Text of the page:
Today's blog was written by birth doula Amy Reitz. She is tackling the hot topic of when, why, how you can change care providers in your pregnancy. Read on to find out more!
Second opinions. Switching providers. Change. SCARY….Our minds can jump to an anxious place so quickly when we are considering the health and safety of ourselves and our babies. I have seen quite a bit of activity in online groups lately related to switching providers. Sometimes people are looking for recommendations for a new provider, but a lot of the time their questions signal to me that people are looking for validation. They want to know if they are warranted in even considering making a change. Part of this is obviously because the thought of making the wrong decision can be overwhelming. Realistically though, making a change is entirely up to you.
A positive outcome is all about making informed choices with regard to your needs and the needs of your child(ren). So, how do you do it? Where do you even start? Let’s talk about what the process looks like when it becomes necessary to explore alternate care options during pregnancy.
How does the need to look for alternate care come about in the first place? Nashville has a constant influx of people, but switching providers because of relocation is not exactly what I’m talking about here.
We’re talking getting a second opinion or electively switching providers because of one of the following reasons:
- a need to elevate your overall experience
- a difference of opinion between you and your provider
- your preference regarding location of delivery has changed
- any other reason that does not fall in the medically necessary category.
Most often there is something brewing long before someone decides to take action. In my opinion, no one other than you needs to want a second opinion or change of scenery in order to explore it further. Trust your gut!
The most common misconception about switching providers is when someone believes it is too late to make a change. Preferably, a care provider does want to begin the process as soon as possible, but that still does not mean that a first trimester switch is the only time to change things up. I’ve seen a pregnant person reference 20 weeks as being “too late in the game”. My heart sank when I read it! I could sense the mix of feelings inside this person. Halfway through a pregnancy is absolutely not too late to make a change. Eventually the visits to the office/care provider are going to become more frequent, and if you already know halfway through that something isn’t clicking, go ahead and investigate making a change prior to the frequency of your visits increasing.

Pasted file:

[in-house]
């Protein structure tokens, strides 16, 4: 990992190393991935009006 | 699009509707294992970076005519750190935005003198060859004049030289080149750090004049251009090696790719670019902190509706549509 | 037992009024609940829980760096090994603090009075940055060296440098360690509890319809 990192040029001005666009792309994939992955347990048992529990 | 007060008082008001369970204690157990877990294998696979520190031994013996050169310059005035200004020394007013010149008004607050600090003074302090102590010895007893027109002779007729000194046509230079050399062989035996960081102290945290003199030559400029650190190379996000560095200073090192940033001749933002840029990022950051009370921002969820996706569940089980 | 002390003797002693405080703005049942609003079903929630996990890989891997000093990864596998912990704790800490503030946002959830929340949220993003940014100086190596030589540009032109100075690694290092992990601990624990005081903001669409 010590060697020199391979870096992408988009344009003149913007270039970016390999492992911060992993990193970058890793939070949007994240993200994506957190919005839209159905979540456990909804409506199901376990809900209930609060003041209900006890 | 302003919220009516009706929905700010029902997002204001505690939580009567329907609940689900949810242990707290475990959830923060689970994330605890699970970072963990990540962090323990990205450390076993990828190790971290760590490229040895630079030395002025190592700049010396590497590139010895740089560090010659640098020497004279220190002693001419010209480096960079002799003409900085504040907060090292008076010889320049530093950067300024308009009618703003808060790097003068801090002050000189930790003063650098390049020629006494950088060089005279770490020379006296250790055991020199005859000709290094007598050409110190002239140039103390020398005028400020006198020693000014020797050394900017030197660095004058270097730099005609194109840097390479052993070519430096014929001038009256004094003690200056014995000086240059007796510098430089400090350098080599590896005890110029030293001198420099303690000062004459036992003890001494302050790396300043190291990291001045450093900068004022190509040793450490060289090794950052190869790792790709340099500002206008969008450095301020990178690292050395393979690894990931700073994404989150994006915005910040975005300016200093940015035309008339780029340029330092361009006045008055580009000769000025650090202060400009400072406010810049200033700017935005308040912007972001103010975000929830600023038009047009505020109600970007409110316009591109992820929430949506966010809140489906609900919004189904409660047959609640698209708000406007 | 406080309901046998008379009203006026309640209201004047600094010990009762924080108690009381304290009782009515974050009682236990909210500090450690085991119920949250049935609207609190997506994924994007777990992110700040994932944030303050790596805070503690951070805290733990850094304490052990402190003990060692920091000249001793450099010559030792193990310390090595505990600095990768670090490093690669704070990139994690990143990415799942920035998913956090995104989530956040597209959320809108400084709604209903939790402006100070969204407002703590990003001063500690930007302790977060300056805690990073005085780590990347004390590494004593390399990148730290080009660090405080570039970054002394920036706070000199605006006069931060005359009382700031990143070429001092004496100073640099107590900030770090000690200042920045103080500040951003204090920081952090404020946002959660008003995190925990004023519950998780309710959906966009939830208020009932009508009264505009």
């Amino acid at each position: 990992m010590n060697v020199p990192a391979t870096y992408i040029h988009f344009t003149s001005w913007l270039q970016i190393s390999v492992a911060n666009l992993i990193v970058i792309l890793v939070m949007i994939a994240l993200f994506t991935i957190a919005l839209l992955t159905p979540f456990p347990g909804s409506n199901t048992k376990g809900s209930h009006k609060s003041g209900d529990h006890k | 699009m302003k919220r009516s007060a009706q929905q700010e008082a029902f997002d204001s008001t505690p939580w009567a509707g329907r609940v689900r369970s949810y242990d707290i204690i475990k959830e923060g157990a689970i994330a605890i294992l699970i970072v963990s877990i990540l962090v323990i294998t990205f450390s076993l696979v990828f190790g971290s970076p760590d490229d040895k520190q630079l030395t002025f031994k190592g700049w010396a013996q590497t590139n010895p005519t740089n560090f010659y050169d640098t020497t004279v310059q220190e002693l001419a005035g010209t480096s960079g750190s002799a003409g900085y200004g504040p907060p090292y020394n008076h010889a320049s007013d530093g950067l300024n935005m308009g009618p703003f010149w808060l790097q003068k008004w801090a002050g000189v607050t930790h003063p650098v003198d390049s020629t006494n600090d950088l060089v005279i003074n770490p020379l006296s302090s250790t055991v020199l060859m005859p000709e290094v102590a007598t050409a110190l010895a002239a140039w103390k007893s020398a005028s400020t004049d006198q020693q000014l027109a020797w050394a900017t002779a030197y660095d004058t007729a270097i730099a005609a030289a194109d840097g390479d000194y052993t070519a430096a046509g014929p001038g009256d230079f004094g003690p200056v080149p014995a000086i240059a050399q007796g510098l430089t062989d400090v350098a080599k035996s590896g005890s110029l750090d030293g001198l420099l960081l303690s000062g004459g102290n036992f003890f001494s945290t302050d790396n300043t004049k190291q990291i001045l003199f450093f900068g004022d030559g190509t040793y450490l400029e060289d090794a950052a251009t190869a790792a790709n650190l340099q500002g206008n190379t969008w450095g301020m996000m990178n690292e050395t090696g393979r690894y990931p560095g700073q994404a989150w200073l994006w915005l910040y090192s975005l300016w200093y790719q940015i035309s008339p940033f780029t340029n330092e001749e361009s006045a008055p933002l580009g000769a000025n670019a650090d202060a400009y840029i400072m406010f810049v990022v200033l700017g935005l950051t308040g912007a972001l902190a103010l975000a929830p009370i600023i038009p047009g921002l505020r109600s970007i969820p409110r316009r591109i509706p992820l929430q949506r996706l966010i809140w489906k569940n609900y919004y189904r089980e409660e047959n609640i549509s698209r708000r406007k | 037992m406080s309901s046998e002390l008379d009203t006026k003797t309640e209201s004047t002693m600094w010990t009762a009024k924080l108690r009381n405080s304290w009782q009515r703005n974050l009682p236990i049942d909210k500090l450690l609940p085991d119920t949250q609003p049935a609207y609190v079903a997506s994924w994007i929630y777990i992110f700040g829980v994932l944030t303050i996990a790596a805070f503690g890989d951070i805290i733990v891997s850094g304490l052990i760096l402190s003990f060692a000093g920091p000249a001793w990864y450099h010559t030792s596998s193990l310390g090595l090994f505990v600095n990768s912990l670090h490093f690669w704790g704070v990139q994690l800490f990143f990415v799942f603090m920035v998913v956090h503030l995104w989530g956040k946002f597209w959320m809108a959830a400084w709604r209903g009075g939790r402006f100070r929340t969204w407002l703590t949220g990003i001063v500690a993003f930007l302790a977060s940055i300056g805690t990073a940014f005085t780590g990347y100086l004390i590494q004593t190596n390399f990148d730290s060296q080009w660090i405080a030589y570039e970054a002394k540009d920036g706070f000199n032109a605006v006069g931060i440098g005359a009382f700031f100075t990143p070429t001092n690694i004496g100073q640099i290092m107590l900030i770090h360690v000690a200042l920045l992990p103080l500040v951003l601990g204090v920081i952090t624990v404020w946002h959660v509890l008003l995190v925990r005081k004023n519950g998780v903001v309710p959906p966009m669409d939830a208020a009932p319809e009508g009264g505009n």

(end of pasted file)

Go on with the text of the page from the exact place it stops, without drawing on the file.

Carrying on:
As the Office Manager of a home birth midwifery practice, I see people switch providers at various points throughout their pregnancy fairly often. I asked my boss and all around badass midwife Jennifer Vines for her thoughts on this topic:
“As a home birth midwife, we are open to transfers at any time. A pregnant person can change their mind about their birthing options for a number of reasons. When we have inquiries of late transfers we sit down and talk about what they are looking for that is different than what they are currently receiving in care.
The biggest reasons we take late transfers are:
A provider indicating their discomfort with things on the birth plan that they previously agreed to earlier in the pregnancy.
The pregnant person learning that the facility she is planning to birth at does not support her birth plan. The provider may have indicated they approved but the facility will not support the parents wishes.
Deciding they really want a water birth.”
See?! Not too late. Theoretically, you could walk into any hospital you want in labor regardless of whether your provider delivers there. While I do not recommend doing this unless you are going to the closest hospital out of necessity/emergency, that doesn’t make it any less true. You could also potentially find a midwife with availability to be on call for a home birth. You never know unless you ask! Instincts and gut feelings are real things. Listen to them! Don’t know where to start? Ask a doula! For real. We’re well connected, we give great references, and we are always down to talk all things birth.